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Liverpool’s success with Premier League transfers is shaping the current market

Arsenal and Manchester United have both expressed major interest in signing two top targets from Crystal Palace and Leicester City: Wilfried Zaha and Harry Maguire respectively.

United have been quoted upwards of £80m for their target, a fee that would have seemed ludicrous and delusional just two years ago. Zaha, too, is quoted at the same price.

With that in mind, you’d think both parties would walk away from their respected deals, but agreements may still be reached despite those potentially selling standing firm on their valuations.

But how has it come to this? Not too long ago, Arsene Wenger arrived in England and coupled his knowledge of football with the phenomenal resources and technological advancements of the modern era to find some of the finest, untapped talent that European clubs had to offer at an affordable, sometimes bargain price.

We’ve arrived at the stage where some might argue they’d have Zaha for £60m, but £80m is too much. Again, how has it come to this? Where was the exact moment that these prices became acceptable to not only demand but to actually pay?

The reality is, that arguably there isn’t one specific moment or one solitary transfer that raised the average price of all players.

Of course, Neymar’s big money move to PSG may have set a standard, but most would have known that was a once-in-a-decade deal.

Clubs follow success and if they see something work, they tend to copy it.

Barcelona’s wonderful tika-taka football that brought so much success had the world drooling and it looked for a while that managers were looking to adopt a similarly attractive approach to the game.

Antonio Conte’s 3-4-3 formation raised the popularity of a back-three in English football despite it going near-extinct in the game for many years.

And Premier League clubs continue to chase top targets residing within England’s top flight, even with the acute knowledge that those are the exact players whom command a premium price-tag.

Liverpool’s success is partly responsible for this.

Sturridge celebrates winning the Champions League with Liverpool

Jurgen Klopp’s time at Anfield has delivered clear progression at the club year on year.

His first season saw the Reds reach the EFL Cup and Europa League final, only to lose both before finishing in the top four the season after. They then reached the Champions League final one year later and eventually won the most prestigious tournament in European football back in June.

What’s fascinating about Liverpool’s success surrounds the transfer policy they’ve adopted in recent years to build the squad they have.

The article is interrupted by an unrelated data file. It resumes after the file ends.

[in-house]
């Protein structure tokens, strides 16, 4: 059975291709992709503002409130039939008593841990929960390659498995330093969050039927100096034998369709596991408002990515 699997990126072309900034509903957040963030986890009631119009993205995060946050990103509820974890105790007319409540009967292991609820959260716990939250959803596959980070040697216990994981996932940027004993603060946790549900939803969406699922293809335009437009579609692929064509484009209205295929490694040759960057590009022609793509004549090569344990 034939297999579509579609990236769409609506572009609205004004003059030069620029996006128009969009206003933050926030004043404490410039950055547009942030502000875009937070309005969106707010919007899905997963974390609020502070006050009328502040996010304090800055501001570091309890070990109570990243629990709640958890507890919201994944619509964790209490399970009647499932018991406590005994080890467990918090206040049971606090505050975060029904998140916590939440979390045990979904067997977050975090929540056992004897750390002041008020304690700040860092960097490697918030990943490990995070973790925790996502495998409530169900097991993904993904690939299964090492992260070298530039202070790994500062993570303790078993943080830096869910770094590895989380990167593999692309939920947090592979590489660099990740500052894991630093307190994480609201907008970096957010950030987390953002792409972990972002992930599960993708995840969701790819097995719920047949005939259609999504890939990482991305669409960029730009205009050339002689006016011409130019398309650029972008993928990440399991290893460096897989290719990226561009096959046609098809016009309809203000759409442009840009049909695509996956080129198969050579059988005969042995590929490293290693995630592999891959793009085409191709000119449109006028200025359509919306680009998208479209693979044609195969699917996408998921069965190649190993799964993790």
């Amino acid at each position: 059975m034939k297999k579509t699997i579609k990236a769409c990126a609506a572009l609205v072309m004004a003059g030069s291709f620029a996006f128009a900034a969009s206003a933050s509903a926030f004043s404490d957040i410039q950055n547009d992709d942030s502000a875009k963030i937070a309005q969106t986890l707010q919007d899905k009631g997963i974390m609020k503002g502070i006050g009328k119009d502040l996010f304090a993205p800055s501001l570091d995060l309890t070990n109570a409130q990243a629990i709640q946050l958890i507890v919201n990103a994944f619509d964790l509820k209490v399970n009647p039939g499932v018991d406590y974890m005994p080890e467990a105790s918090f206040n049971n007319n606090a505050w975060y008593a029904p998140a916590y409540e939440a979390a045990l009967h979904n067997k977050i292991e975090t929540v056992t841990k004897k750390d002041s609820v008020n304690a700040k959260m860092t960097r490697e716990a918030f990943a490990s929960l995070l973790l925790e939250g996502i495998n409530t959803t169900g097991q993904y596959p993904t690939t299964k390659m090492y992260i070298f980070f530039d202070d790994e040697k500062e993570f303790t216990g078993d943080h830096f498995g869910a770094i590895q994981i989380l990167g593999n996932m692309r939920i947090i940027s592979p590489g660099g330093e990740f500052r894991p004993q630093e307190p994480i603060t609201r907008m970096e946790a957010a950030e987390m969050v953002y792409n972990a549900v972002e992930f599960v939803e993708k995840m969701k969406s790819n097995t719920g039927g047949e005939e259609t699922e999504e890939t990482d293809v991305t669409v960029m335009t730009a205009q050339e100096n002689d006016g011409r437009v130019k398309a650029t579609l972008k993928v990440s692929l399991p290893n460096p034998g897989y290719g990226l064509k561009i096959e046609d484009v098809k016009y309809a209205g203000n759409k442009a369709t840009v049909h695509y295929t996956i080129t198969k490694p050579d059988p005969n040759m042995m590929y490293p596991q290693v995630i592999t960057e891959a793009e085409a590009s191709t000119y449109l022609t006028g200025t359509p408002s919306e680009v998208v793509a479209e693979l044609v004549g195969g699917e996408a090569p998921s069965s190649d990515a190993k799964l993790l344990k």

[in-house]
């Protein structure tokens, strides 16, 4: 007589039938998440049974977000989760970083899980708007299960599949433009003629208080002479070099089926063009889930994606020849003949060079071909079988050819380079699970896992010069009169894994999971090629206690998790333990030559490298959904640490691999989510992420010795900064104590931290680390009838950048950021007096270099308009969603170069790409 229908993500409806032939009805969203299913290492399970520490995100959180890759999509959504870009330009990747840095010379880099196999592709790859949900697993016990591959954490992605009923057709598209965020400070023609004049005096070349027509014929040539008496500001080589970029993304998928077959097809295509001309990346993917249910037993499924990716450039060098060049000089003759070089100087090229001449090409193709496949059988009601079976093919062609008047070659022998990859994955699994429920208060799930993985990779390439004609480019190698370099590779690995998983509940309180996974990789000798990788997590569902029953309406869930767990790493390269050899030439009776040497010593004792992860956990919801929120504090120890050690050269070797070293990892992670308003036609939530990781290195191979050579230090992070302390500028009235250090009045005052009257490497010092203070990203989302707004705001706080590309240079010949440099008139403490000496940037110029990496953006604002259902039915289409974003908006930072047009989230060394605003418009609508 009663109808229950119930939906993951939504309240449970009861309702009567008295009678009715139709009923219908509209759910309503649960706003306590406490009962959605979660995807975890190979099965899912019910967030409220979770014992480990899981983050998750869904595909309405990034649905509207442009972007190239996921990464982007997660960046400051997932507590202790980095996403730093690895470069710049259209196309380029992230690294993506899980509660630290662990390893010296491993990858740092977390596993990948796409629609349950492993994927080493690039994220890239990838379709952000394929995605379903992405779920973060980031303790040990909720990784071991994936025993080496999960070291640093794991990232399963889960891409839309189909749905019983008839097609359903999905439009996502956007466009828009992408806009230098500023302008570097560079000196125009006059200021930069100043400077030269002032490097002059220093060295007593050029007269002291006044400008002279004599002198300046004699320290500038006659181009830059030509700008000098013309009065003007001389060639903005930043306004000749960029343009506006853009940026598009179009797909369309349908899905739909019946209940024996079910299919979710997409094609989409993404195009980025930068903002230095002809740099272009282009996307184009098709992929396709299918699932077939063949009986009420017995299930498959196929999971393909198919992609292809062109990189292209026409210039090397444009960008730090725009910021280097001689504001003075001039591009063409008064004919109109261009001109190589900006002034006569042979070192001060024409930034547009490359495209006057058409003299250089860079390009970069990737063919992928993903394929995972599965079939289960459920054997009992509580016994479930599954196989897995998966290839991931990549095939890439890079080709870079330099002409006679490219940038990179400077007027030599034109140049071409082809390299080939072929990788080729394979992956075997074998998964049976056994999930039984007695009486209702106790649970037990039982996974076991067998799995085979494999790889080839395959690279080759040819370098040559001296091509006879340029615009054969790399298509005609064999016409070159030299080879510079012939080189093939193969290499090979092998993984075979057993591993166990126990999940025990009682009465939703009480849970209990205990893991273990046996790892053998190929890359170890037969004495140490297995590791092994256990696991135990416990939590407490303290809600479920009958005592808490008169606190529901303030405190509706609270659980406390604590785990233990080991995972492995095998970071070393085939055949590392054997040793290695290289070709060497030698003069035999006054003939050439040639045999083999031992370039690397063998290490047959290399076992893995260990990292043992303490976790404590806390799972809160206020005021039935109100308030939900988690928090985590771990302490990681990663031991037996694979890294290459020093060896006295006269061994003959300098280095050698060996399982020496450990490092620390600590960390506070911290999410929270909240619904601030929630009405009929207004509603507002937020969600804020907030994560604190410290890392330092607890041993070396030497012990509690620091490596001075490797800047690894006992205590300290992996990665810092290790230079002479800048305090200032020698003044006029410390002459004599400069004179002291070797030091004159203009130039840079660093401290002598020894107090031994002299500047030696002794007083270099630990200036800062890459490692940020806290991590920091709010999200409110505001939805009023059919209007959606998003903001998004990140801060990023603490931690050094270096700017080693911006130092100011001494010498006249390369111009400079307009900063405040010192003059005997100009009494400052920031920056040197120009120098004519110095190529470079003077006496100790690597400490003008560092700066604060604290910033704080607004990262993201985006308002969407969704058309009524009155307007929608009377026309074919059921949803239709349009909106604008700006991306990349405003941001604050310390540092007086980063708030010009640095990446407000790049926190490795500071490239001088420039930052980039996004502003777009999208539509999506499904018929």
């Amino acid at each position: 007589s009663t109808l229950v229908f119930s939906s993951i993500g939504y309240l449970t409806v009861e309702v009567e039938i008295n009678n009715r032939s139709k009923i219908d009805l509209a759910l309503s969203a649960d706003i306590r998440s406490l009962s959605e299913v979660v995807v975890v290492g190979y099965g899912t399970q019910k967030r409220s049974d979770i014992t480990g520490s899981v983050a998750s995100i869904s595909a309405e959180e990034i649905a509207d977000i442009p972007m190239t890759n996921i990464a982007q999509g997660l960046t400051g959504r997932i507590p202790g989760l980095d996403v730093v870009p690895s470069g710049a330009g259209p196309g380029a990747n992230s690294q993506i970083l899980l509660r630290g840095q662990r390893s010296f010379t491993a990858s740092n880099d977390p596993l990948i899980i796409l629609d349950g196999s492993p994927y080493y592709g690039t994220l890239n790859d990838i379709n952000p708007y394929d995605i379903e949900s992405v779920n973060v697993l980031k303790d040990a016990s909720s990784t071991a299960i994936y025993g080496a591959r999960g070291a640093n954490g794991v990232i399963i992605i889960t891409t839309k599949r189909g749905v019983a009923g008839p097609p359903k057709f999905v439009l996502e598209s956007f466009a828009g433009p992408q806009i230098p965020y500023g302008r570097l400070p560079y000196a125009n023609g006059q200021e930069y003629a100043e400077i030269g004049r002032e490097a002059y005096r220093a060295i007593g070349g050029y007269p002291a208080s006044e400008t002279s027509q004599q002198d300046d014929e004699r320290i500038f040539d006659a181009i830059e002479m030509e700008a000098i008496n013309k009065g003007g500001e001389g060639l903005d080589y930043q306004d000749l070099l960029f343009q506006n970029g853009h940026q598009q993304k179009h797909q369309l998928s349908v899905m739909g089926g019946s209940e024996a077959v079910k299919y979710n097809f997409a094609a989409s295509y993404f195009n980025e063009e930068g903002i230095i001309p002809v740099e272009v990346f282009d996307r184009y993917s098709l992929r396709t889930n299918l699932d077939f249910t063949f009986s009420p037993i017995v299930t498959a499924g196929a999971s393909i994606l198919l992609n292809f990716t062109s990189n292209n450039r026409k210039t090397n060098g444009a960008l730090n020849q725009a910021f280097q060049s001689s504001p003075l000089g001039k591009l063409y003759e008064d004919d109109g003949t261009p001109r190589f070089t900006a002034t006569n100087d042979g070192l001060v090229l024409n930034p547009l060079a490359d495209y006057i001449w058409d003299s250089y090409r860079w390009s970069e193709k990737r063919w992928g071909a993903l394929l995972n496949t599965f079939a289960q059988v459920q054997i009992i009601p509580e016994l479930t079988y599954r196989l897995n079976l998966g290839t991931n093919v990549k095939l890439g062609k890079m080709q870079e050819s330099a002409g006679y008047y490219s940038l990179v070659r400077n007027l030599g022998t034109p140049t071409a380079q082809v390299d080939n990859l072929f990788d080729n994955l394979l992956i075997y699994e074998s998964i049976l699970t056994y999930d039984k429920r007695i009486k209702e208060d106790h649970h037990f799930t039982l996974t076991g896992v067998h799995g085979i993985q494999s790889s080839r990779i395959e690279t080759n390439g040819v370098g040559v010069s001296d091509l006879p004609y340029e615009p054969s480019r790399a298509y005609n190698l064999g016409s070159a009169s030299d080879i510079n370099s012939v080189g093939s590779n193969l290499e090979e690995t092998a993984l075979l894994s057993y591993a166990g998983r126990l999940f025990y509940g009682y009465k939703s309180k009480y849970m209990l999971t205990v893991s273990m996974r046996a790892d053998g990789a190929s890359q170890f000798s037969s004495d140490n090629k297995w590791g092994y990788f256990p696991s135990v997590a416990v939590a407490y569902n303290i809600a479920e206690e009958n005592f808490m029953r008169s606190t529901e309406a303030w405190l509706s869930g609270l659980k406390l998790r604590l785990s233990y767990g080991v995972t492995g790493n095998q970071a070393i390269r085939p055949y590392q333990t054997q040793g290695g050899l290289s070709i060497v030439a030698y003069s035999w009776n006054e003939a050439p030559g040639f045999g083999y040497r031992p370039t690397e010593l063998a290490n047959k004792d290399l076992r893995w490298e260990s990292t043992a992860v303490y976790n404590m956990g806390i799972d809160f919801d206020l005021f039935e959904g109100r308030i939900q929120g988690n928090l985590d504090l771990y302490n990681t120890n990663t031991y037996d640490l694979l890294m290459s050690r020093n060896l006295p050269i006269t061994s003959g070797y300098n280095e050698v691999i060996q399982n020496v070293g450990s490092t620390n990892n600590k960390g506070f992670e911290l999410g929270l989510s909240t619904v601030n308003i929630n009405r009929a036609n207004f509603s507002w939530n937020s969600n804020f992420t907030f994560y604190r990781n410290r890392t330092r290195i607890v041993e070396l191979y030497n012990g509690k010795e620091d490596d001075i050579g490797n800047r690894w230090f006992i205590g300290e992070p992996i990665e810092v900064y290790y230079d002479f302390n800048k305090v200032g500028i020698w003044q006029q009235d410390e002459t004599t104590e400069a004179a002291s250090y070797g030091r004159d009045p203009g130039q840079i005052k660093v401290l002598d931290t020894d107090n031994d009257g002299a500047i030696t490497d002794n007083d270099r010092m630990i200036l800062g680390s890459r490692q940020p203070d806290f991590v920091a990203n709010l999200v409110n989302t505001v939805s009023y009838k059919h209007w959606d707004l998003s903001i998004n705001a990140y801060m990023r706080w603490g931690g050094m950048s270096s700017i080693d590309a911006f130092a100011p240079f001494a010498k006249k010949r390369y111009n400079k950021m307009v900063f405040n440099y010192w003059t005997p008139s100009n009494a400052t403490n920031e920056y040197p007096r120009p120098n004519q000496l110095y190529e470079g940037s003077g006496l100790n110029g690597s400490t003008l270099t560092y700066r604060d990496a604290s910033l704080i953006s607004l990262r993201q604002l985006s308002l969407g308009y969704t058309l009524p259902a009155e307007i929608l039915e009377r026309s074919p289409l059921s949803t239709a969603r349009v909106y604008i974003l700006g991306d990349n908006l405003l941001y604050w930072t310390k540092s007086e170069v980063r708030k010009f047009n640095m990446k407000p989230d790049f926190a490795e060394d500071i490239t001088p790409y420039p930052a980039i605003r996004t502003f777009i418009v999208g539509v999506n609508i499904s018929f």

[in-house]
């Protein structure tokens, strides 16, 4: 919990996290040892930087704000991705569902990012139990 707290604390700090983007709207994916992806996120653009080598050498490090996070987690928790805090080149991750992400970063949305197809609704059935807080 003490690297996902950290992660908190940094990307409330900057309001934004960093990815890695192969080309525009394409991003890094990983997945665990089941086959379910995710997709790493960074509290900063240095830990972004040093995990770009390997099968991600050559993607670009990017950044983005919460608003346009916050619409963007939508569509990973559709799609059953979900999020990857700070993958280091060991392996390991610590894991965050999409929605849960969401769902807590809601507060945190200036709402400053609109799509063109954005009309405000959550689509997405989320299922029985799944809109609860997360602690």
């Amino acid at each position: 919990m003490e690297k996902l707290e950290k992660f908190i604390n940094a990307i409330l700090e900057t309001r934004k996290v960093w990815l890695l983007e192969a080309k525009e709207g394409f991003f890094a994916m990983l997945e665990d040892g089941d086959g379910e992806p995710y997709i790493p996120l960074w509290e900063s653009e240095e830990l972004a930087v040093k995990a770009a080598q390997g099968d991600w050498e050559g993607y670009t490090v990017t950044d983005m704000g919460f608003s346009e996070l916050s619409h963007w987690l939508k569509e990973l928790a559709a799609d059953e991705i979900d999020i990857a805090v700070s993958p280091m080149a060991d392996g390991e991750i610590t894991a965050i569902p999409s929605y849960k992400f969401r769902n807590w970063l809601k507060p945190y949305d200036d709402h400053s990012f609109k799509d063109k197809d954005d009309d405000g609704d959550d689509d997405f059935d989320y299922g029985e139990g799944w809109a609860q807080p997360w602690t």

Some of those high-profile signings were perhaps questionable, but despite the huge expectations thrust upon them, ultimately Klopp managed to find more success buying from within the Premier League despite the premium that comes with buying from English clubs.

Sadio Mane, Virgil van Dijk, Andy Robertson, James Milner, Jordan Henderson, Adam Lallana, Gini Wijnaldum, Alex Oxlade-Chamberlain, Daniel Sturridge and even Mohamed Salah (all for a roughly combined £280m) had all played Premier League football before they arrived at Merseyside, and many of these arrivals came with considerable price tags.

Mane is a great example of one who was considered to have had nothing more than a solid spell at Southampton, scoring 25 in 75, but earned himself a move to Liverpool for £34m.

Celtic fans aren’t happy about Arsenal’s bid for one of their key players…

Perhaps, therefore, other clubs are now deciding that the higher price is worth it when the player arrives with less risk attached.

Liverpool have proven that this model can work, and we’re seeing that clubs seem more willing to strengthen in the same way, paying the premium to ensure they get players who have proven their quality in England.

In recent weeks Leicester have signed Newcastle’s Ayoze Perez for £30m, whilst Southampton landed Birmingham’s Che Adams from the Championship for £15m after selling Matt Targett to Aston Villa for £15m.

Clubs are happy to pay the extra now, and while Zaha and Maguire haven’t signed for their respected pursuers yet, the fact is that the intent is there for clubs to get a deal, where in the past it might not have been.

Liverpool’s Champions League win and top-flight points tally of 97 look to have caused clubs to have a rethink over their transfer policy and place far more value in players who have proven their worth in England before.

Perhaps we should accept that transfer fees, especially for Premier League mid-table players, are only going to increase further.

Article title: Liverpool’s success with Premier League transfers is shaping the current market

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